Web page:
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‘Sharks’ and recycling debris: UAE initiatives for waste management

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‘Sharks’ and recycling debris: UAE initiatives for waste management

‘Sharks’ and recycling debris: UAE initiatives for waste management
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The United Arab Emirates has one of the highest waste generation rates in the world, and the Emirates’ population has tripled over the past 18 years to 9.4 million residents.

This rapid population growth – in tandem with an increased number of residential construction sites - has left the country with a trail of household and building material waste to be dealt with.

According to the Abu Dhabi State of Environment Report 2017, a third of the debris produced in the emirate comes from building sites.

The UAE’s aim is to reduce landfill waste by 75 percent by 2021, an ambitious but important goal according to some experts in the capital.

“Seventy-five percent is a very challenging target – it is not easy to achieve,” says Ibrahim Majeed, head of recycling at Tadweer Waste Management Center in Abu Dhabi. “The benefit is that in a very short period we will be minimizing the amount of waste sent to the landfill - by providing environmental and treatment solutions.”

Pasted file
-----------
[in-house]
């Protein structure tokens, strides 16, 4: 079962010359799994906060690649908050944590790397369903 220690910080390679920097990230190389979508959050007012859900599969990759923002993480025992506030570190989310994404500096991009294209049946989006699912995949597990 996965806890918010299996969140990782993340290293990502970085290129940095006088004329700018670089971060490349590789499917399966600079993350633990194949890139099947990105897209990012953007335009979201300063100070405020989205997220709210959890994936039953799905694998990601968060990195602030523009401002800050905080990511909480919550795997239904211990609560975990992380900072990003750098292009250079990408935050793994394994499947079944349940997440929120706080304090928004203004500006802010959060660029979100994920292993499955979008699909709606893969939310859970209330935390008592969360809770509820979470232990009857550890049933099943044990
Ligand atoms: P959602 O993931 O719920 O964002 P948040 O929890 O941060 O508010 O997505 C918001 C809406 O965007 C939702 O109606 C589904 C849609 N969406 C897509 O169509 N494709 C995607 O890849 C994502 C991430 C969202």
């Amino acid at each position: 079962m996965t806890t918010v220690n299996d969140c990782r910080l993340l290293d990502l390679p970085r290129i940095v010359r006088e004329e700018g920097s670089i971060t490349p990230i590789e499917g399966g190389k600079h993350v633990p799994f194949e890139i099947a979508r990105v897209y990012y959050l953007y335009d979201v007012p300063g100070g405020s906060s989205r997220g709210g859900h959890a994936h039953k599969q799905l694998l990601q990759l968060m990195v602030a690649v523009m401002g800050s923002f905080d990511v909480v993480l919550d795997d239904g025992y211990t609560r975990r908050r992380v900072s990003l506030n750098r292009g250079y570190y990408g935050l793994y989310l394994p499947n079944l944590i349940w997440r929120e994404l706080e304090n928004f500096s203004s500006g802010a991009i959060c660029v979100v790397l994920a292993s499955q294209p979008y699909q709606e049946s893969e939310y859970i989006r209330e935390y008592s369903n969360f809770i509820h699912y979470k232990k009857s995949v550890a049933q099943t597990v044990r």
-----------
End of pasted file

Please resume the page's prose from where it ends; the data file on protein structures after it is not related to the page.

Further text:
Construction debris is amongst the UAE’s waste management challenges

The recently opened Ghayathi recycling facility is one of the government’s initiatives to minimize this wastage.

The center aims to build roads, and other infrastructure, using at least 40 percent recycled materials, whilst also recovering precious resources such as limestone in the process.

Another goal is to reduce pollutants like carbon dioxide, which is emitted when rubble is transported to and from landfills.

The facility will also reduce pressure on Abu Dhabi’s largest landfill site in the Al Dhafra region which currently takes up to 70,000 tonnes of construction and demolition waste every month.

Shark-infested waters in the UAE?

Regional environmentalists have come up with an innovative idea to clean the UAE’s waters.

Named ‘WasteShark’, the invention is a bionic fish which detects and feeds on floating debris like plastic bottles and crisp packets. It then swims back to shore to deliver its collection for recycling.

WasteShark (devices pictured center) is an initiative based in the UAE to help clean waters

Created two years ago, this mechanical shark has zero carbon emissions and can also work as a field researcher, collecting data from its surrounding environment.

“We can fit it with a number of sensors and those sensors will provide data on the water and air,” explains Tom Day, sales director of Ecocoast, the company behind the invention.

The bionic fish picks up floating waste and can also collect data for scientific use

“We can fit it with up to 250 different measures of sensors, and all that will provide up-to-the-minute environmental data,” he adds.

The WasteShark is expected to swim around the UAE’s coast by the end of the year and contribute towards solving the country’s ongoing waste problems.